There are a number of products that are in demand in the West African markets. Petroleum by-products like synthetics, lubricants, etc. have a ready market in West Africa.
On the building materials side, the infrastructure development happening in these African countries holds potential for the export of products such as steel, cement and metal pipes. Looking at food products, there are huge opportunities. We’ve already seen a spike in the exports of wine and spirits.
There is also a demand for some of the clothing and garments, such as shoes and high-end apparel.
Another opportunity would be to export services to these countries such as software applications. And then also in some of West Africa’s bigger cities they are facing some serious environmental problems, and they are looking for support and services such as water management and dealing with the impacts of climate change.
West AfricaFrom an operating platform, you have to look at what’s happening in the individual economies. West Africa’s oil & gas sector has just taken off. If you look at the global dock yards that build and service oil rigs – there are only three of them in the world, based in Aberdeen, Houston and Singapore. Now they don’t have enough space to service the new rigs, so developing service centres for them is a an excellent investment opportunity. The rule of thumb is when a rig enters a port for six to eight weeks they contribute about US$29 million to its current account.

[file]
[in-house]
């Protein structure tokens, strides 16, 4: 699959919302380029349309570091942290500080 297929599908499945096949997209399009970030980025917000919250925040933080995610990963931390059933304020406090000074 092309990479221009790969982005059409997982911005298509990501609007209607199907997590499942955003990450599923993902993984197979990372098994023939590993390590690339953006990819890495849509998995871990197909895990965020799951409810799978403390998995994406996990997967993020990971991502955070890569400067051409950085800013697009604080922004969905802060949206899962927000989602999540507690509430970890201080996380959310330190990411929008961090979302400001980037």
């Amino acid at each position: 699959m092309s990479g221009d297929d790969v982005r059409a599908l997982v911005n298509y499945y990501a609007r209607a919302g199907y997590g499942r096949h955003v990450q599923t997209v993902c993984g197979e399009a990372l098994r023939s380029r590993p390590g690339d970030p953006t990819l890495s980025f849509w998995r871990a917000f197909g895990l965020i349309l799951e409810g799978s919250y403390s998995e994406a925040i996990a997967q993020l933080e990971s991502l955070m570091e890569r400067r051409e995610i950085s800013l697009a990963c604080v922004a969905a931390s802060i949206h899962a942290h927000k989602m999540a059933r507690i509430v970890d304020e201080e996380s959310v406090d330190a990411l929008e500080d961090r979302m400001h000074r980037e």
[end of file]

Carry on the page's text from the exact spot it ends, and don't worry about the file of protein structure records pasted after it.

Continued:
Then if you look at some of the supply chains, there are new supply chains that are developing in South Africa to the west coast of Africa. A German shipping line and a Scandinavian shipping company has recently set-up operations in the Western Cape. Using smaller ships, they are doing shorter runs into Africa. DHL has also relocated its Sub-Saharan Africa head office from Johannesburg to Cape Town.